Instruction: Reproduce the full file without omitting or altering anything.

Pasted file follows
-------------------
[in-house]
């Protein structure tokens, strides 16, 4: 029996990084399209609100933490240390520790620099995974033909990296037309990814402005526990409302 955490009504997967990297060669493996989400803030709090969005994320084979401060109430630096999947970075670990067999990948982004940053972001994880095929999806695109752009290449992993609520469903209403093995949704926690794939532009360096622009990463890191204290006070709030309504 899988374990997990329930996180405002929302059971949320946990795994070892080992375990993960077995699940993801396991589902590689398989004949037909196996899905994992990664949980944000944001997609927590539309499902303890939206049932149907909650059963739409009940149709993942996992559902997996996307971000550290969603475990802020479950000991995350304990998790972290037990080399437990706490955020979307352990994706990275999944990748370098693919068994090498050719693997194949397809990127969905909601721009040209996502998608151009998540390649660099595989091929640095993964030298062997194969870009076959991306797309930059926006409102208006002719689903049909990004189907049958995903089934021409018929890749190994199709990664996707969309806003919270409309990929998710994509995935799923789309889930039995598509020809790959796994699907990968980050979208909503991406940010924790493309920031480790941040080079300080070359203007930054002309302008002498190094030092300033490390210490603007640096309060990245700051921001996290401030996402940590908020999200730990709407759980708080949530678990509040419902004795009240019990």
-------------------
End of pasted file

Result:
[in-house]
């Protein structure tokens, strides 16, 4: 029996990084399209609100933490240390520790620099995974033909990296037309990814402005526990409302 955490009504997967990297060669493996989400803030709090969005994320084979401060109430630096999947970075670990067999990948982004940053972001994880095929999806695109752009290449992993609520469903209403093995949704926690794939532009360096622009990463890191204290006070709030309504 899988374990997990329930996180405002929302059971949320946990795994070892080992375990993960077995699940993801396991589902590689398989004949037909196996899905994992990664949980944000944001997609927590539309499902303890939206049932149907909650059963739409009940149709993942996992559902997996996307971000550290969603475990802020479950000991995350304990998790972290037990080399437990706490955020979307352990994706990275999944990748370098693919068994090498050719693997194949397809990127969905909601721009040209996502998608151009998540390649660099595989091929640095993964030298062997194969870009076959991306797309930059926006409102208006002719689903049909990004189907049958995903089934021409018929890749190994199709990664996707969309806003919270409309990929998710994509995935799923789309889930039995598509020809790959796994699907990968980050979208909503991406940010924790493309920031480790941040080079300080070359203007930054002309302008002498190094030092300033490390210490603007640096309060990245700051921001996290401030996402940590908020999200730990709407759980708080949530678990509040419902004795009240019990």